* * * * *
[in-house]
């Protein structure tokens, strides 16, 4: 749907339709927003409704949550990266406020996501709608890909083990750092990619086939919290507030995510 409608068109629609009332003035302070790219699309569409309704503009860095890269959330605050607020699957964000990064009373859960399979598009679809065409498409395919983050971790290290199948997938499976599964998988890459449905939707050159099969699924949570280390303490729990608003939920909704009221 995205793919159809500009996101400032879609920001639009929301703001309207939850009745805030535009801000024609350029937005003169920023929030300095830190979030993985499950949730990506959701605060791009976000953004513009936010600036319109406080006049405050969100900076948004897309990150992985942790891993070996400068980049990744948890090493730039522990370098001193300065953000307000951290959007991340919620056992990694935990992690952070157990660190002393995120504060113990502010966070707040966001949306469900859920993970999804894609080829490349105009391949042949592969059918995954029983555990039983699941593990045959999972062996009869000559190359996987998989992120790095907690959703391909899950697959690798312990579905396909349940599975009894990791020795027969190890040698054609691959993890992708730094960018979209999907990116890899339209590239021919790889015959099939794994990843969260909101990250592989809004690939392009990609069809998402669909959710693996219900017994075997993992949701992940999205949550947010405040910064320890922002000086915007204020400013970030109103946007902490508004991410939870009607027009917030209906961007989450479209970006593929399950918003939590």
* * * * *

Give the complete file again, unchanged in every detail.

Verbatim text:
[in-house]
């Protein structure tokens, strides 16, 4: 749907339709927003409704949550990266406020996501709608890909083990750092990619086939919290507030995510 409608068109629609009332003035302070790219699309569409309704503009860095890269959330605050607020699957964000990064009373859960399979598009679809065409498409395919983050971790290290199948997938499976599964998988890459449905939707050159099969699924949570280390303490729990608003939920909704009221 995205793919159809500009996101400032879609920001639009929301703001309207939850009745805030535009801000024609350029937005003169920023929030300095830190979030993985499950949730990506959701605060791009976000953004513009936010600036319109406080006049405050969100900076948004897309990150992985942790891993070996400068980049990744948890090493730039522990370098001193300065953000307000951290959007991340919620056992990694935990992690952070157990660190002393995120504060113990502010966070707040966001949306469900859920993970999804894609080829490349105009391949042949592969059918995954029983555990039983699941593990045959999972062996009869000559190359996987998989992120790095907690959703391909899950697959690798312990579905396909349940599975009894990791020795027969190890040698054609691959993890992708730094960018979209999907990116890899339209590239021919790889015959099939794994990843969260909101990250592989809004690939392009990609069809998402669909959710693996219900017994075997993992949701992940999205949550947010405040910064320890922002000086915007204020400013970030109103946007902490508004991410939870009607027009917030209906961007989450479209970006593929399950918003939590």